Friday, May 23, 2008

It All Depends on What the Meaning of "Human" Is

Words fail. Er, FAIL:

His name is Matthew, he is 26 years old, and his supporters hope to take his case to the European Court of Human Rights.

But he won't be able to give evidence on his own behalf - since he is a chimpanzee
.

It's like a punchline. Except it's not.

Animal rights activists led by British teacher Paula Stibbe are fighting to have Matthew legally declared a 'person' so she can be appointed as his guardian if the bankrupt animal sanctuary where he lives in Vienna is forced to close.

An anonymous businessman has offered a substantial amount to cover his care, but under Austrian law only humans are entitled to have guardians
.

The country's supreme court has upheld a lower court ruling which rejected the activists' request to have a trustee appointed for Matthew.

So now 36-year-old Miss Stibbe and the Vienna-based Association Against Animal Factories have filed an appeal with the European Court of Human Rights in Strasbourg
.

I think there's a jurisdictional issue there.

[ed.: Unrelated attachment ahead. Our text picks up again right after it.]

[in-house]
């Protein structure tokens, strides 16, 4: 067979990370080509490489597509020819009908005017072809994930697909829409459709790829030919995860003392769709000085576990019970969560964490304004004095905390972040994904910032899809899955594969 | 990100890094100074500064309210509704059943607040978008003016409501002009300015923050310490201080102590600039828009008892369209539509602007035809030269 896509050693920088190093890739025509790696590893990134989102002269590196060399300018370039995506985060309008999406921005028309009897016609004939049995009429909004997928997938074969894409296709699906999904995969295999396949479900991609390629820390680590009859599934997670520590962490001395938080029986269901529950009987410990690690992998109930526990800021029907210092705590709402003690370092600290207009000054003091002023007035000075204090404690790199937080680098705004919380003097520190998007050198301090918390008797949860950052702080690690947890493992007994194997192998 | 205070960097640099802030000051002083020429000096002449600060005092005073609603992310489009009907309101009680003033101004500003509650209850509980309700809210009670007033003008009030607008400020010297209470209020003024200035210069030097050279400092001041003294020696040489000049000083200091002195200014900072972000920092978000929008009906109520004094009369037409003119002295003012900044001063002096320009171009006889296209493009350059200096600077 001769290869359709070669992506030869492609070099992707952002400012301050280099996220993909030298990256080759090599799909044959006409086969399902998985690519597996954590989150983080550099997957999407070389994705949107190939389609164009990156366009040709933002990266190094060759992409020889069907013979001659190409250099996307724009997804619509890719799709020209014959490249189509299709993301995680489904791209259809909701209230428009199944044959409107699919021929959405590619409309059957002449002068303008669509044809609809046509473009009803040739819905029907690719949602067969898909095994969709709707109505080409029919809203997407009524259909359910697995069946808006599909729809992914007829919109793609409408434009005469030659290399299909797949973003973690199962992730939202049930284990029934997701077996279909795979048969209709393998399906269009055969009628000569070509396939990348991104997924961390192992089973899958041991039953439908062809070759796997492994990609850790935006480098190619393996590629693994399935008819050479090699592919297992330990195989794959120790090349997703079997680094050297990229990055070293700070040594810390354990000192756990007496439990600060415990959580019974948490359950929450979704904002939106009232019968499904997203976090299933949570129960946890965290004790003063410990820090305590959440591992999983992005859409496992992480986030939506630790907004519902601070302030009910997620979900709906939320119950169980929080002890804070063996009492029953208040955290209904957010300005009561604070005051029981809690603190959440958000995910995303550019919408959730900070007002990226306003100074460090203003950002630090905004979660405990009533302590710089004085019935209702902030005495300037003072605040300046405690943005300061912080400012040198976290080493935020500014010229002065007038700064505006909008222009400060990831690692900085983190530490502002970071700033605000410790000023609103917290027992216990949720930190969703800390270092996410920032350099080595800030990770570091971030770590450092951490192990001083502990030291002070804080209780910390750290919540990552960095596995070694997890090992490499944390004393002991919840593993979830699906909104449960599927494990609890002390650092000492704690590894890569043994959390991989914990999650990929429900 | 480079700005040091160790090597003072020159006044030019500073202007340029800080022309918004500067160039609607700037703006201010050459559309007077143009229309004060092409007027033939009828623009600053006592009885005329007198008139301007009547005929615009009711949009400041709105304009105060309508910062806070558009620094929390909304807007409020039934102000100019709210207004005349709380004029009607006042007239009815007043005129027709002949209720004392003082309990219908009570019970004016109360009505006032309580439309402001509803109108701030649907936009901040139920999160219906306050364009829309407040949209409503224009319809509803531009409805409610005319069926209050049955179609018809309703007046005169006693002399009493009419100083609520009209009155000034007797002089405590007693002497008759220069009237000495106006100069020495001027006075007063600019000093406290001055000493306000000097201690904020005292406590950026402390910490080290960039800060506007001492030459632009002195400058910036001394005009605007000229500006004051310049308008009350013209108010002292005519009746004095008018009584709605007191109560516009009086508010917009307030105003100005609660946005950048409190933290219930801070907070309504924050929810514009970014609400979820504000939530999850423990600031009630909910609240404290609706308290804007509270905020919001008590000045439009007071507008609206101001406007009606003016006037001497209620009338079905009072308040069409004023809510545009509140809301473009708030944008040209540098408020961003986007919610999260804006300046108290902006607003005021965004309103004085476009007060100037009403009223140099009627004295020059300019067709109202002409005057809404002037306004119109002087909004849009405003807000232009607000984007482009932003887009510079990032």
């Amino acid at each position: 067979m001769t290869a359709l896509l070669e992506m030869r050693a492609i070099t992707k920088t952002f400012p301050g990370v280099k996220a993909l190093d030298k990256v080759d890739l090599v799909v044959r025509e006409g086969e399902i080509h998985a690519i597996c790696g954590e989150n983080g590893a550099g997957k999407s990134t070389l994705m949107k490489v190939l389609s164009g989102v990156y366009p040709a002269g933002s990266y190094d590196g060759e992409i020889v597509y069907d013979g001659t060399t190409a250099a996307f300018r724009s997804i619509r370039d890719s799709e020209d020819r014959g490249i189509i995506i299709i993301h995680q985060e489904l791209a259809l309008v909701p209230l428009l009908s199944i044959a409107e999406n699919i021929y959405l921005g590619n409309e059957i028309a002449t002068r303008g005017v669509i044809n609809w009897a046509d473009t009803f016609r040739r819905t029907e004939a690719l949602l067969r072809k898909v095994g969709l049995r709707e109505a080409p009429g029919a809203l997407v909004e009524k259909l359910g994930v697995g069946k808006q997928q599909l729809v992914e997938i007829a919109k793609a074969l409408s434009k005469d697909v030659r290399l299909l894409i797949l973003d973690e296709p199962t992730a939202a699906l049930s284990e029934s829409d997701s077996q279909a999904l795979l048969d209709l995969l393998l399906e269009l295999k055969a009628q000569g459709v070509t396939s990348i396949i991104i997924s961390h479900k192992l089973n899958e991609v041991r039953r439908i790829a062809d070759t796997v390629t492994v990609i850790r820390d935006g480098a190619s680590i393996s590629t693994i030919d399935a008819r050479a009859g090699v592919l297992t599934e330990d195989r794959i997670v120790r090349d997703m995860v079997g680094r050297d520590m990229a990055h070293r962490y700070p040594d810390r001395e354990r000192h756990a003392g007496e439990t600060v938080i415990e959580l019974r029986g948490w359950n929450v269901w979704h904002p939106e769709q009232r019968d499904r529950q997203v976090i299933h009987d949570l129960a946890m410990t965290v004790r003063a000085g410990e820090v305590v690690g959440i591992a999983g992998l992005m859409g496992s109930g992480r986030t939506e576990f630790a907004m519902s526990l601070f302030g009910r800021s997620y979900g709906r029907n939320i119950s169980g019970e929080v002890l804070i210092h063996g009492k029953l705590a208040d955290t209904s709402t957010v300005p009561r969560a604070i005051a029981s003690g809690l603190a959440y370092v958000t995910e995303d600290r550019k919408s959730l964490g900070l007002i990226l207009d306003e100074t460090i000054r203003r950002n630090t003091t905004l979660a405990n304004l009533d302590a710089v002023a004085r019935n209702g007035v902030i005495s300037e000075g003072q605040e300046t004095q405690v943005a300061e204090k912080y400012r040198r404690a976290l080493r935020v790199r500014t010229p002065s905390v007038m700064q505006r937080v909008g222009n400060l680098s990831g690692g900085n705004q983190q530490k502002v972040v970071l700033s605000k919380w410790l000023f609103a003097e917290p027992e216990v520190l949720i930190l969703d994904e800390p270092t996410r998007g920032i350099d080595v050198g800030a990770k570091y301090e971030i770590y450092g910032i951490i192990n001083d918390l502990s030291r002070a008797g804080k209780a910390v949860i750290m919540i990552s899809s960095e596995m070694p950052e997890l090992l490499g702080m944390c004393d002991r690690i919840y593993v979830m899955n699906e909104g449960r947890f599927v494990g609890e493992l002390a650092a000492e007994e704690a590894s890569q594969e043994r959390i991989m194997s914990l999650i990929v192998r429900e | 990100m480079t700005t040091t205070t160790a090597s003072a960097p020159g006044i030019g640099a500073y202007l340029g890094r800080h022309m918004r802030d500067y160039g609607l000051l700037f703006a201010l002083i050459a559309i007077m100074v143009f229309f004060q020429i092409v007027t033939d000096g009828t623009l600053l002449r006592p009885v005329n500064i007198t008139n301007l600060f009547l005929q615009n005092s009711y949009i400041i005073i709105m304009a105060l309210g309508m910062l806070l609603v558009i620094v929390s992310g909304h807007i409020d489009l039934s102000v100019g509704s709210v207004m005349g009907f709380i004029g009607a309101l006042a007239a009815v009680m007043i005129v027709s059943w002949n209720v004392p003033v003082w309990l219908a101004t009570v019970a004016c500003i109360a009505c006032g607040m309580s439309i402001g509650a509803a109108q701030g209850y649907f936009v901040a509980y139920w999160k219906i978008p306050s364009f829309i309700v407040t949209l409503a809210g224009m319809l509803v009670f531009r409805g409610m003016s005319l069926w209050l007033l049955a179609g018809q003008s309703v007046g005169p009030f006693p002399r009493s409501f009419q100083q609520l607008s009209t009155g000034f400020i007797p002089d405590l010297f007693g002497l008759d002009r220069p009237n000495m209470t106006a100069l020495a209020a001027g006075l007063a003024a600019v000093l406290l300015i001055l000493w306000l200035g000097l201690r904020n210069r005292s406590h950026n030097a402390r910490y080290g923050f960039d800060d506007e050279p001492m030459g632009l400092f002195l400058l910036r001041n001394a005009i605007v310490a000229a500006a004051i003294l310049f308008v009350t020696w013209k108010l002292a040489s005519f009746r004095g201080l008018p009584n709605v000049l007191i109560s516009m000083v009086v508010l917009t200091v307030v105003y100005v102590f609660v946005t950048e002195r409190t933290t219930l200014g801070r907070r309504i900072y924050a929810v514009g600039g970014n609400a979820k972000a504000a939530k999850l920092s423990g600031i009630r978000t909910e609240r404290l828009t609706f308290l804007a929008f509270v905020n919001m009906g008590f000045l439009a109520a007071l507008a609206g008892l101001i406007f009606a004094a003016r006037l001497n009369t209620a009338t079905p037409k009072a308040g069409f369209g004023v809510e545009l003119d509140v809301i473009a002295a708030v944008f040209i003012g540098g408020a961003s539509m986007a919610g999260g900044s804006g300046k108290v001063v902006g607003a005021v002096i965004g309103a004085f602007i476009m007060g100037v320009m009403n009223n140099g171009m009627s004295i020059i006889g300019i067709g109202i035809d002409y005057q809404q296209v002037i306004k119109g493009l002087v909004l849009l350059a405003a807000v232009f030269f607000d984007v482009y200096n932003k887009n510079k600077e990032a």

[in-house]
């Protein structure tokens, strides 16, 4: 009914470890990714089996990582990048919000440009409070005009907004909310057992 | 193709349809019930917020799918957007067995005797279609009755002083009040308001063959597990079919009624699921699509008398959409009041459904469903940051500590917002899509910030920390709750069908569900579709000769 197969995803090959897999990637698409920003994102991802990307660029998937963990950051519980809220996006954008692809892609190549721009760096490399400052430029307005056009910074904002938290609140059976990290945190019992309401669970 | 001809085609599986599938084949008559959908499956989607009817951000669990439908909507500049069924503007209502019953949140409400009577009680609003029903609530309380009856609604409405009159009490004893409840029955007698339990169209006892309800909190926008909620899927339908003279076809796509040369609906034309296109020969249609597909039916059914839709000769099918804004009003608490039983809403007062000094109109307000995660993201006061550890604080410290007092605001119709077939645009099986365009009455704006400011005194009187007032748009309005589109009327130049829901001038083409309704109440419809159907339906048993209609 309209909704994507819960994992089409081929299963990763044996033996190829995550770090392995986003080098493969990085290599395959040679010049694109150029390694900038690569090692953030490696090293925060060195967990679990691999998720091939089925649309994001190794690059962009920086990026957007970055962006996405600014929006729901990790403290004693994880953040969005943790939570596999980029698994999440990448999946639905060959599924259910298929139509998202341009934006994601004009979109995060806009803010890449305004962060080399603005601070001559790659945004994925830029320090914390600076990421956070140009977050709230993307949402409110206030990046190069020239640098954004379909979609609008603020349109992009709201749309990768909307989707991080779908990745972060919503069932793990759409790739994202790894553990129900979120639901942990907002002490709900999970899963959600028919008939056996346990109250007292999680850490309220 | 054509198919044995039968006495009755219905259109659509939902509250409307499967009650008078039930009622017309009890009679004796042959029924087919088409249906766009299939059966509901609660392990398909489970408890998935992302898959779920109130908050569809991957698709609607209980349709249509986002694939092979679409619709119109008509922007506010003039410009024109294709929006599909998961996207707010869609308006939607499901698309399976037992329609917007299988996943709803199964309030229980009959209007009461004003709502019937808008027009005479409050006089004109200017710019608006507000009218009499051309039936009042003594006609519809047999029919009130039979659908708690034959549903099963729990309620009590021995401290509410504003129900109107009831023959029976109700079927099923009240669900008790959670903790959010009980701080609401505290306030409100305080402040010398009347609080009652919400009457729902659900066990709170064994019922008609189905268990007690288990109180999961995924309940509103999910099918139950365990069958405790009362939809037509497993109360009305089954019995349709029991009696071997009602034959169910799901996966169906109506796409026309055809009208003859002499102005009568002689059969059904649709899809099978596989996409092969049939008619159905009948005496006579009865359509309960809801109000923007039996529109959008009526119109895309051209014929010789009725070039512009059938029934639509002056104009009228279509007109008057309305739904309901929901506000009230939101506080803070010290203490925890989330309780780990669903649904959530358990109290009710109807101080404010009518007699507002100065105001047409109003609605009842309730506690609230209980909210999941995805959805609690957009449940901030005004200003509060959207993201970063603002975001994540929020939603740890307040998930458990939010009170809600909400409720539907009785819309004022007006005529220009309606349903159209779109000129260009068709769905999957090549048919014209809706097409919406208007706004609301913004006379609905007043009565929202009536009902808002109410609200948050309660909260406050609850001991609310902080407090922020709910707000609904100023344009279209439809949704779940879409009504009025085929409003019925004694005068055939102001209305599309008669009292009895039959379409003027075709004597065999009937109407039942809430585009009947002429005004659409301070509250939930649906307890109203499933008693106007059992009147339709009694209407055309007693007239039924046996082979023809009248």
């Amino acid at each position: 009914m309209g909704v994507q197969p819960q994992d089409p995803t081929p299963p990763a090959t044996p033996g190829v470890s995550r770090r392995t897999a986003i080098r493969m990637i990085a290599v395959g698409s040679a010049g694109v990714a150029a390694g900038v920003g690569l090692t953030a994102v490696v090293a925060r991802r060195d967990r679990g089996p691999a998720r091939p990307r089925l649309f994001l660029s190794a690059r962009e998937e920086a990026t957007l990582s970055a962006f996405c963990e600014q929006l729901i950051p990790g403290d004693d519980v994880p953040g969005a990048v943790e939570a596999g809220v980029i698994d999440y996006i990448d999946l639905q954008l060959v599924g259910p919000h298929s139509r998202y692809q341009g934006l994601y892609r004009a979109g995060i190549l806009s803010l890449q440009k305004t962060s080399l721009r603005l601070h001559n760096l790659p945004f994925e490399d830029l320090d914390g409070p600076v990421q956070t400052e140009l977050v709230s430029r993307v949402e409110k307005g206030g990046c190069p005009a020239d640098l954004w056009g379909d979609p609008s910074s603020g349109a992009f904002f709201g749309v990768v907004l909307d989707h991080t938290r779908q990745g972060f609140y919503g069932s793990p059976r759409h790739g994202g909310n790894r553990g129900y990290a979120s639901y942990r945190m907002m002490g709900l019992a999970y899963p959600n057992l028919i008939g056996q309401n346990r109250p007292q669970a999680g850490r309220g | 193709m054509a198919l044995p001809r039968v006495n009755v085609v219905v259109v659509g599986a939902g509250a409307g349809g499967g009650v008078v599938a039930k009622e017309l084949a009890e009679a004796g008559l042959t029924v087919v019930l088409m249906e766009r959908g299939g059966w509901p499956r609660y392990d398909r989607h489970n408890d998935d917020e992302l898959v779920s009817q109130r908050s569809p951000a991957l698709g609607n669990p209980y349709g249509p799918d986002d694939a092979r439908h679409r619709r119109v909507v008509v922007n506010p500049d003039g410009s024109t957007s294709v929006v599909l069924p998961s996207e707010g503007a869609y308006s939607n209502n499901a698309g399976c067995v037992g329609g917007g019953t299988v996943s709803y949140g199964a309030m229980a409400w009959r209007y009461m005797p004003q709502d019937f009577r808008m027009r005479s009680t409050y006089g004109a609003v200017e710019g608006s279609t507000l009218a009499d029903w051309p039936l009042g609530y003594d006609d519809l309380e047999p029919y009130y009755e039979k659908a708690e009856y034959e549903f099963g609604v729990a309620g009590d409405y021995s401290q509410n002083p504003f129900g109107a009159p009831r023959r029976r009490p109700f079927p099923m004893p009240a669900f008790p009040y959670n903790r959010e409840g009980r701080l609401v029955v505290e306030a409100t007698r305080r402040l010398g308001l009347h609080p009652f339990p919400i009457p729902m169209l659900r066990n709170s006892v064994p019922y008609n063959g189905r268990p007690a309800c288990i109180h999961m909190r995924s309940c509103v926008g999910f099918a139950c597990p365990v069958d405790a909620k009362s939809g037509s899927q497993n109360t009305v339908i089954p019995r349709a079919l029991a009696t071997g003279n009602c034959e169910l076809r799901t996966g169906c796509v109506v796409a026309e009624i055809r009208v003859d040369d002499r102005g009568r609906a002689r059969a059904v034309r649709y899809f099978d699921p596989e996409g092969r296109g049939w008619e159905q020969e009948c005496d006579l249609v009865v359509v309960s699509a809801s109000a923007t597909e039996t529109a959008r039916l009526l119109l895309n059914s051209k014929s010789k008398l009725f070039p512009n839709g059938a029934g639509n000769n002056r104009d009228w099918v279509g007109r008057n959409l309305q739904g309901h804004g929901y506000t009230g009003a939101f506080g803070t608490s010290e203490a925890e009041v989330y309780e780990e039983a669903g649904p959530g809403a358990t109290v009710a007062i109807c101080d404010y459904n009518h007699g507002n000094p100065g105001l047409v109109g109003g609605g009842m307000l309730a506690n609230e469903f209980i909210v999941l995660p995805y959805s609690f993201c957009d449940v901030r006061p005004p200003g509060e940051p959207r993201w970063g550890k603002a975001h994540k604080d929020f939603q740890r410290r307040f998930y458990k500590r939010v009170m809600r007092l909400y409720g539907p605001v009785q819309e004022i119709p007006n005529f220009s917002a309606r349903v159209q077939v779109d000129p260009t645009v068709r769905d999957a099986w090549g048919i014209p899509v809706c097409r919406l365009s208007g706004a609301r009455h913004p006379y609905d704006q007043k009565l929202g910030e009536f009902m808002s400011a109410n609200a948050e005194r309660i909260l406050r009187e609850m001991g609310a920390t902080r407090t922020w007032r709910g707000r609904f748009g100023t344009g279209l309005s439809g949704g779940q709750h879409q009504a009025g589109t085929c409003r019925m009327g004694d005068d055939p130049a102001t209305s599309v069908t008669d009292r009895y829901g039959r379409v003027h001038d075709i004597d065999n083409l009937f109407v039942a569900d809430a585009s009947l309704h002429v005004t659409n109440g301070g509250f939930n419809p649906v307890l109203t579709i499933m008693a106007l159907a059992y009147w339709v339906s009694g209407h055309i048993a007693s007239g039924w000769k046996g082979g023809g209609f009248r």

One question: if these animal rights activists succeed, will they then begin calling themselves "human rights" activists?

The insists that the chimp needs legal standing so a guardian can be appointed to look out for his interests - especially if the sanctuary shuts down.

Miss Stibbe, who is from Brighton but has lived in Vienna for several years, says she is not trying to get the chimp declared a human, just a person.

Ah. Got it.

Wait...what?

'Everybody who knows him personally will see him as a person,' she said.

An extremely hairy person with an IQ of 5 that eats termites and drinks his own piss, but a person nonetheless.

Unfortunately, I don't have the moral authority to comment on issues revolving around chimp rights, so I'll pass this one off to Bobo.

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